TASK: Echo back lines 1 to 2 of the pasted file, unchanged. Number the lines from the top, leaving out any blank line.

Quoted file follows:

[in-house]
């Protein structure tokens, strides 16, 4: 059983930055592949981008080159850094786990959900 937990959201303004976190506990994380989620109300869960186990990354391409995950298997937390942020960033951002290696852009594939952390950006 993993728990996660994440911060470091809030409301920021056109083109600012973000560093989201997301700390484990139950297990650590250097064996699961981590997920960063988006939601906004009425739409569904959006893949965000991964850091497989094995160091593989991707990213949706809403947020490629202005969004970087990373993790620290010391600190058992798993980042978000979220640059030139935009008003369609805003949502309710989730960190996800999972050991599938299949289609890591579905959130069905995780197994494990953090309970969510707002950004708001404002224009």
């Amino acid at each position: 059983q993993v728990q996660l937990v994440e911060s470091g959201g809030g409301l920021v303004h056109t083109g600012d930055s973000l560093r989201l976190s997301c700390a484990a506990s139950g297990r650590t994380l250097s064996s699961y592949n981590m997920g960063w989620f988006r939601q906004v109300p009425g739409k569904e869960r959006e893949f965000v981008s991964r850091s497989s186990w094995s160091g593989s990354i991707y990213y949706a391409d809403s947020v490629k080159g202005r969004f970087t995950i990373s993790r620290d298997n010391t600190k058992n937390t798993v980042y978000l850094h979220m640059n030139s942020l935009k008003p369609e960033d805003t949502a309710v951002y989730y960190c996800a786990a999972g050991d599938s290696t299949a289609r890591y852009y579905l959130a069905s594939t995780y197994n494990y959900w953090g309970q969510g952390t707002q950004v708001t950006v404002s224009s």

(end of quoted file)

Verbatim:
[in-house]
């Protein structure tokens, strides 16, 4: 059983930055592949981008080159850094786990959900 937990959201303004976190506990994380989620109300869960186990990354391409995950298997937390942020960033951002290696852009594939952390950006 993993728990996660994440911060470091809030409301920021056109083109600012973000560093989201997301700390484990139950297990650590250097064996699961981590997920960063988006939601906004009425739409569904959006893949965000991964850091497989094995160091593989991707990213949706809403947020490629202005969004970087990373993790620290010391600190058992798993980042978000979220640059030139935009008003369609805003949502309710989730960190996800999972050991599938299949289609890591579905959130069905995780197994494990953090309970969510707002950004708001404002224009």